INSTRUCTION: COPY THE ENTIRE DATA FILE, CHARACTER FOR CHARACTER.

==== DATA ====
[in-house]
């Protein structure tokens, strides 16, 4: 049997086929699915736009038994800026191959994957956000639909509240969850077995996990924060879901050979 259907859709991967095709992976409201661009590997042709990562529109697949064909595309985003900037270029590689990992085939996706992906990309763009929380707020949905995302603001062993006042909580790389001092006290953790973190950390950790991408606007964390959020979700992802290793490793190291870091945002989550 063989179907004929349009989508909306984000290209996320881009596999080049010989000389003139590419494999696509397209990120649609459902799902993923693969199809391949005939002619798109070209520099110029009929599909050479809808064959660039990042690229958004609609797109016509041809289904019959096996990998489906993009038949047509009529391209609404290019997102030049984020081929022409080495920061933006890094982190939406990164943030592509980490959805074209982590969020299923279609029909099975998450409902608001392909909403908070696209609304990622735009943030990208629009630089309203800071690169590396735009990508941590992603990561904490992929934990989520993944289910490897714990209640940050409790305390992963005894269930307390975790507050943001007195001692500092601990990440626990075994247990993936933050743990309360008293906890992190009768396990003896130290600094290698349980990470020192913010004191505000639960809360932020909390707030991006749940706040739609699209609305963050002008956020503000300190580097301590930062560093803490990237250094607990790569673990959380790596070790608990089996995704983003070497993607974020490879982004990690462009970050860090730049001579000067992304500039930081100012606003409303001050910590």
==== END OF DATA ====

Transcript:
[in-house]
């Protein structure tokens, strides 16, 4: 049997086929699915736009038994800026191959994957956000639909509240969850077995996990924060879901050979 259907859709991967095709992976409201661009590997042709990562529109697949064909595309985003900037270029590689990992085939996706992906990309763009929380707020949905995302603001062993006042909580790389001092006290953790973190950390950790991408606007964390959020979700992802290793490793190291870091945002989550 063989179907004929349009989508909306984000290209996320881009596999080049010989000389003139590419494999696509397209990120649609459902799902993923693969199809391949005939002619798109070209520099110029009929599909050479809808064959660039990042690229958004609609797109016509041809289904019959096996990998489906993009038949047509009529391209609404290019997102030049984020081929022409080495920061933006890094982190939406990164943030592509980490959805074209982590969020299923279609029909099975998450409902608001392909909403908070696209609304990622735009943030990208629009630089309203800071690169590396735009990508941590992603990561904490992929934990989520993944289910490897714990209640940050409790305390992963005894269930307390975790507050943001007195001692500092601990990440626990075994247990993936933050743990309360008293906890992190009768396990003896130290600094290698349980990470020192913010004191505000639960809360932020909390707030991006749940706040739609699209609305963050002008956020503000300190580097301590930062560093803490990237250094607990790569673990959380790596070790608990089996995704983003070497993607974020490879982004990690462009970050860090730049001579000067992304500039930081100012606003409303001050910590």